The original A10 model infantry load-bearing rig, nicknamed the “Ephod”, was introduced into service by the Israeli Defence Forces in 1976 – during the reorganisation and re-equipping of the IDF following the Yom Kippur War. In fact, if memory serves me, the first time it came to the attention of the rest of the world was as a result of it being used by the commandos who conducted the famous “Raid on Entebbe” hostage rescue operation in Uganda.
Prior to the introduction of the “Ephod”, the Israeli infantry had used a hodge-podge of surplus US, French and British web gear; supplemented by some locally produced items compatible with the foreign rigs. The Ephod was designed to provide a new and improved, “home-grown” rig optimised to the operational needs of the IDF. And at the time it was considered quite revolutionary – it was certainly much better than the ALICE gear used by the US or the Pattern 58 webbing used by the UK (although it does bear something of a superficial resemblance to P58 webbing).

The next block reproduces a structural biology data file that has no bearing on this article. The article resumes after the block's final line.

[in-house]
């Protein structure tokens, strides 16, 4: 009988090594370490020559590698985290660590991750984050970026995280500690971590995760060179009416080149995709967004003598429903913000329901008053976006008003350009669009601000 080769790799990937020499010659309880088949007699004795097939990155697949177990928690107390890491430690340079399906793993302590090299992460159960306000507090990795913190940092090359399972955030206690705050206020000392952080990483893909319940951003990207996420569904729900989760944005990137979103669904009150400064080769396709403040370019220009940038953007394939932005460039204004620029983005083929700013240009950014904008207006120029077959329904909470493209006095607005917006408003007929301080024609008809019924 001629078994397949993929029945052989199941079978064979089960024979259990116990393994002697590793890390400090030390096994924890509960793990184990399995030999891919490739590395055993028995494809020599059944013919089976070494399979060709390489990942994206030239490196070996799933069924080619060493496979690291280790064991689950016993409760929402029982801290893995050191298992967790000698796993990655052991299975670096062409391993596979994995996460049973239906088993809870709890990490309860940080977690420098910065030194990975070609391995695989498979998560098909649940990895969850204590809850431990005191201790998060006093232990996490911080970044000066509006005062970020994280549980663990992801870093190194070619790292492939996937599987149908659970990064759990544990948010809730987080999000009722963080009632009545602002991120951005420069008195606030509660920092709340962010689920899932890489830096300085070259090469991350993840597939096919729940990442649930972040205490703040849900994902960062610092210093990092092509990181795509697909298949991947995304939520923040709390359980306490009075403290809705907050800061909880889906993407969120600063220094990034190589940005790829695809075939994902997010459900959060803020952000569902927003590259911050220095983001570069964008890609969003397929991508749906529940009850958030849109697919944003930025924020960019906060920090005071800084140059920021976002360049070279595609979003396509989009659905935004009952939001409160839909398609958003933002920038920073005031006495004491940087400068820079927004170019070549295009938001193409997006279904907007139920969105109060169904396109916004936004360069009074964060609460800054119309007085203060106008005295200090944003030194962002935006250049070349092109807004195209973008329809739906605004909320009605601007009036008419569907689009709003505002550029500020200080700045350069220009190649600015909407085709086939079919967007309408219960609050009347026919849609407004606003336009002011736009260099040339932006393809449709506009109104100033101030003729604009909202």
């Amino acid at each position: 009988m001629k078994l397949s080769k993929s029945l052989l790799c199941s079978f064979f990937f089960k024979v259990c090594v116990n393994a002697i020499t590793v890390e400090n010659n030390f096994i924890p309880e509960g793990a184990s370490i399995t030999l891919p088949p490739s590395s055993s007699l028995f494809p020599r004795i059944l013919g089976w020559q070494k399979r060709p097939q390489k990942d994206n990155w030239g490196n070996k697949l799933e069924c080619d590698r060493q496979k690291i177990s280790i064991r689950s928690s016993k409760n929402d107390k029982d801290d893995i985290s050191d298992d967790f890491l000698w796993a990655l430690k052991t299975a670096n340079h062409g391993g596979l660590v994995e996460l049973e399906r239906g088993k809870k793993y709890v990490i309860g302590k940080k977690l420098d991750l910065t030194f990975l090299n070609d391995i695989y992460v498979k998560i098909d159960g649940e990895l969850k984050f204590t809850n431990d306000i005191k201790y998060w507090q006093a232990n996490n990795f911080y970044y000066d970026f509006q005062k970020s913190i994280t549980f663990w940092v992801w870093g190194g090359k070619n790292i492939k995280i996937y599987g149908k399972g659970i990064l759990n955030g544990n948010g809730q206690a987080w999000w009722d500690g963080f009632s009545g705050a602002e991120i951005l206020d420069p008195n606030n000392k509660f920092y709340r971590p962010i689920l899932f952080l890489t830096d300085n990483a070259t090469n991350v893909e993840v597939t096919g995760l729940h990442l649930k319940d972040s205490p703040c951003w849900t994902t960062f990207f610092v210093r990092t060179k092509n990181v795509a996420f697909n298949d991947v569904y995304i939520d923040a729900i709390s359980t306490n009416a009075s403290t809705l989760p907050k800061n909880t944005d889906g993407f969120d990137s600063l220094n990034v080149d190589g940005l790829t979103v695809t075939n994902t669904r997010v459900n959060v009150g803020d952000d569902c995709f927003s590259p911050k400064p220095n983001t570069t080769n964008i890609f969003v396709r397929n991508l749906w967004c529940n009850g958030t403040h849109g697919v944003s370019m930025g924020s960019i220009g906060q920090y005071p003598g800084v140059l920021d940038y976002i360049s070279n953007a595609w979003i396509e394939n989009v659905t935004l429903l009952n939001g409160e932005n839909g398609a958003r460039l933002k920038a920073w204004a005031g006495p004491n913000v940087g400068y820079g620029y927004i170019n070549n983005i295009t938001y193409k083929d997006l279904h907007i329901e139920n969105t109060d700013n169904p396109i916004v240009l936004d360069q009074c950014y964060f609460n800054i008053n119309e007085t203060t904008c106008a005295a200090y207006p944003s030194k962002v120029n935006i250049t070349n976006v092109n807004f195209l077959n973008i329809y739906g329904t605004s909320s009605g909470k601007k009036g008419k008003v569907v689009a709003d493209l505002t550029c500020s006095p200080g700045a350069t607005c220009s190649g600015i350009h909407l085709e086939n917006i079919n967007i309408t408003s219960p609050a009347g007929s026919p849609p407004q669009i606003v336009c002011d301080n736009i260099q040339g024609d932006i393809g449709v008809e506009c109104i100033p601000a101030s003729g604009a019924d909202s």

Its only real drawback – from a light infantry or special operations forces perspective – was the fact that it was incompatible with the use of a medium or large rucksack. The Israelis got around this by designing a commando / spec ops version that incorporated a built-in back pack. It’s also worth remembering that these rigs were designed specifically for the operational needs of the IDF – and the IDF didn’t need the ability to use the rig with big rucksacks as the vast majority of their deployments were over relatively short distances and their operations were mostly of short duration.